West Nile Virus cases in Imperial County

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The St. Louis encephalitis virus is also detected in local mosquitoes.

IMPERIAL COUNTY – The Imperial County Public Health Department has received confirmation of three cases of West Nile virus in local residents, according to a new release from the department. Two cases were identified as a neuroinvasive illness, the most severe form of West Nile virus (WNV). The onset of symptoms for the three cases occurred from mid-July through late August and the cases are unrelated to each other, the release stated. The median age of the individuals is 68 years. All three have been released from care and are reportedly now recuperating. 

“These reports of West Nile virus serve as a reminder of the importance of taking precautions against mosquito bites,” said Dr. Stephen Munday, Health Officer for Imperial County. “Mosquitoes infected with viruses such as WNV and St. Louis encephalitis are currently active in Imperial County. We urge everyone to take simple steps to eliminate mosquito breeding sources around their homes in order to protect themselves, their loved ones, and communities.”

St. Louis encephalitis virus (SLEV), another mosquito-borne disease with similar symptoms as WNV, was recently detected in mosquitoes collected in Imperial County, the new release said. To date, no human cases of SLEV have been reported. SLEV has been found historically in many regions of California, such as the Central Valley and southern California. However, since the introduction of West Nile virus into California in 2003, SLEV has been rarely detected.

Most individuals who are infected with West Nile virus do not experience any illness. Others will have only mild symptoms, such as fever, headache and body aches. However, WNV can be severe in the elderly and individuals with lowered immune systems. Severe symptoms of WNV include fever, nausea, vomiting and seizures.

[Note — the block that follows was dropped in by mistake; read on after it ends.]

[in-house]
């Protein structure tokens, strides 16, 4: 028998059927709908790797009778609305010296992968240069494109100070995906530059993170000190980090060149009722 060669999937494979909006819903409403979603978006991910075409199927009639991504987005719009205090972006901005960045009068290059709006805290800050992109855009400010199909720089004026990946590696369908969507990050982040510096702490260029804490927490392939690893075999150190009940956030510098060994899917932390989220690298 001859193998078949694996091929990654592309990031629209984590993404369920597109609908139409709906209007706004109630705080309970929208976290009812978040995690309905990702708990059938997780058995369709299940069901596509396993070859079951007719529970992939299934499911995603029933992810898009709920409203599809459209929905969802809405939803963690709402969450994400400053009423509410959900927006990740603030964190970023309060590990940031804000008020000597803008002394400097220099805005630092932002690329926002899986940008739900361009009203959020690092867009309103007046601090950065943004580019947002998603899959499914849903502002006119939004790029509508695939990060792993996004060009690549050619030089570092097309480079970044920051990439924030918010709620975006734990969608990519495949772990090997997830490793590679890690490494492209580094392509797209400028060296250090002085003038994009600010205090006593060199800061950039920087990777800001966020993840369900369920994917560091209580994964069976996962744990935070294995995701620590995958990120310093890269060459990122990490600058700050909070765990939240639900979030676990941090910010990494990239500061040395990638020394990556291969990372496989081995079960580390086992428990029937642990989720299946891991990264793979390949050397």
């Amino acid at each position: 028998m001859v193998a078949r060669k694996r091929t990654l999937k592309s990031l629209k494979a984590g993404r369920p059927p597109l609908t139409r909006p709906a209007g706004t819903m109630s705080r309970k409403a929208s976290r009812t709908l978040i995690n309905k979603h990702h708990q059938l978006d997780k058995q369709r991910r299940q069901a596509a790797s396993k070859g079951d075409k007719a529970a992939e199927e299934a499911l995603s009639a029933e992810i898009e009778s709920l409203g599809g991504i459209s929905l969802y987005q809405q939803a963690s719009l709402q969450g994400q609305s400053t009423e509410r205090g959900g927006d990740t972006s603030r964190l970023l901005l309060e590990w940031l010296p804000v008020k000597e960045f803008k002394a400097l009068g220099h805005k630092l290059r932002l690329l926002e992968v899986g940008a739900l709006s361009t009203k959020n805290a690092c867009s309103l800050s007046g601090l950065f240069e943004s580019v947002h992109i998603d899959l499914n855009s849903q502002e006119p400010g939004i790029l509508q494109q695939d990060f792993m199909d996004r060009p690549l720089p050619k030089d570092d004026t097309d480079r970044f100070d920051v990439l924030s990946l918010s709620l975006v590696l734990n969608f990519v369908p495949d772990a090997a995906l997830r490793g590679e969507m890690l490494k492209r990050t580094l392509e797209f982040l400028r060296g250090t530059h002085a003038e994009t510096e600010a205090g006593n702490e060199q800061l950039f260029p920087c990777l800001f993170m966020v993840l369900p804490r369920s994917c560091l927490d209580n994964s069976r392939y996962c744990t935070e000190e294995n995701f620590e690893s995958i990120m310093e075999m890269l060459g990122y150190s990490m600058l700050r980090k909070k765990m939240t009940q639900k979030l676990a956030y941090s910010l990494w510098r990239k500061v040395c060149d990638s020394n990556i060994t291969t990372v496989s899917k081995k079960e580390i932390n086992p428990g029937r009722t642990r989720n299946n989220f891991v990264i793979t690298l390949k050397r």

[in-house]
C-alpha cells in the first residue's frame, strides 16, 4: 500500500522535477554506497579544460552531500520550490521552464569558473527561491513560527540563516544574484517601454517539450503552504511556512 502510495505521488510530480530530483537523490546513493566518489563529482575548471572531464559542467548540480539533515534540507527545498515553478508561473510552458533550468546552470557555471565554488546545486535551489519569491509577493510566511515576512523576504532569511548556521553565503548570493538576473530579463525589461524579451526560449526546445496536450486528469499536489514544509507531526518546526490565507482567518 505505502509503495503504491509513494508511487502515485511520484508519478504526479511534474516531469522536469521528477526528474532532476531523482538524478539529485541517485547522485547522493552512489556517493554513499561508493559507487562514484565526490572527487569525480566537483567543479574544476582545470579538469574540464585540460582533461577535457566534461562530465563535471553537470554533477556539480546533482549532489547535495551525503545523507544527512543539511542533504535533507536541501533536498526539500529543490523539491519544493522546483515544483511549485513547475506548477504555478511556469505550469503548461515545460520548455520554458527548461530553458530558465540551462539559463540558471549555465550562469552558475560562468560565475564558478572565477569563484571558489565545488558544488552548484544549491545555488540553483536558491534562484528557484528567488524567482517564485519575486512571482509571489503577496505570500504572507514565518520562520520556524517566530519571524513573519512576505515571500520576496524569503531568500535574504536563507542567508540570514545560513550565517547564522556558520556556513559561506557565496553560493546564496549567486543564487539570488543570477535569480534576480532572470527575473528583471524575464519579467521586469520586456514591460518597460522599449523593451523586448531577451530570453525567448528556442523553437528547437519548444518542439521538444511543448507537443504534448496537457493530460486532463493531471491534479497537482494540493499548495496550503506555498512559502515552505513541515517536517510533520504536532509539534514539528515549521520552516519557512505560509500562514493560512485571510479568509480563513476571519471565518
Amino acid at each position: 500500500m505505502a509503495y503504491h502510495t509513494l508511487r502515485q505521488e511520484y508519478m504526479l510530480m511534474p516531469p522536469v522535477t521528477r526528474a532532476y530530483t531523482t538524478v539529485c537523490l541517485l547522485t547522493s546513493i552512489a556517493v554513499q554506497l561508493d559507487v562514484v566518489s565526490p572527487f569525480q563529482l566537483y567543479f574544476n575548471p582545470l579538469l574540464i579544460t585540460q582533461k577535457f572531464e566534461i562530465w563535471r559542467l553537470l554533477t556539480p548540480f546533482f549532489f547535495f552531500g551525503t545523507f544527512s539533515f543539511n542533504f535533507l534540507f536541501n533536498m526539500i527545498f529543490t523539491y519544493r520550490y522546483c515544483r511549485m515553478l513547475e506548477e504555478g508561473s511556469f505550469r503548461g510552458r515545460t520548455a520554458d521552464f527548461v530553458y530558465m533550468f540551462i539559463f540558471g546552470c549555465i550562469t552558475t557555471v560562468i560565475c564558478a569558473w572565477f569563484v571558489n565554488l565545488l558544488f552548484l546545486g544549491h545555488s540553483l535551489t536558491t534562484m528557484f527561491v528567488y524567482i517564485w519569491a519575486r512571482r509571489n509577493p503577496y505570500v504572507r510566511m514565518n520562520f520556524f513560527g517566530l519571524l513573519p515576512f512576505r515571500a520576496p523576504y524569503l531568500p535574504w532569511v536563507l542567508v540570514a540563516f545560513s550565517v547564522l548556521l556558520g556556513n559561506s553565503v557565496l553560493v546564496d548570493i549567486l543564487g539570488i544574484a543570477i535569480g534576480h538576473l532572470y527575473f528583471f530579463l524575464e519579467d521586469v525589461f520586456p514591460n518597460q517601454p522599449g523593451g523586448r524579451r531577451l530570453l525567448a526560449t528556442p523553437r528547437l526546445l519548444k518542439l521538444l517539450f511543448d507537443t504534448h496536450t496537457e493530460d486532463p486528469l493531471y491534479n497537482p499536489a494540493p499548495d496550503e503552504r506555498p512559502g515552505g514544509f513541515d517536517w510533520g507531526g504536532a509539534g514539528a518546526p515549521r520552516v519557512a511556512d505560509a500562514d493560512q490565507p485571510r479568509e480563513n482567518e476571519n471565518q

To date, there have been no WNV-related deaths in Imperial County. West Nile virus is transmitted to humans and animals through a mosquito bite. Mosquitoes become infected when they feed on infected birds. Human-to-human transmission of WNV generally does not occur absent a blood transfusion or tissue donation from an infectious donor.

Individuals can reduce their risk of mosquito-borne diseases by taking the following precautions:

·         Limit time outdoors during dawn and early evening.

·         When outdoors, wear loose fitting, light colored, long-sleeve shirts and pants when mosquitoes are most active (during dusk and dawn).

·         Apply insect repellent that contains DEET, Picaridin or oil of lemon eucalyptus according to label instructions to prevent mosquito bites.

·          Make sure that doors and windows have tight-fitting screens. Repair or replace screens that have tears or holes.

·         Eliminate all sources of standing water on your property that can support mosquito breeding by:

–       Draining or eliminating, old tires, buckets, plastic covers, toys, or any other container where mosquitoes can breed.

–       Emptying and changing the water in bird baths, fountains, wading pools, rain barrels, and potted plant trays at least once a week to destroy potential mosquito habitats.

–       Draining or filling temporary pools of water with dirt.

–       Keeping swimming pool water treated and circulating.

·         Contact Imperial County Vector Control if there is a significant mosquito problem where you live or work.

For general information about WNV and SLEV or to report a problem with mosquitoes in Imperial County please contact Environmental Health at (442) 265-1888.

For information about WNV, visit the Web site: http://www.westnile.ca.gov/ or http://www.icphd.com/environmental-health/bee—mosquitoes/west-nile-virus-information/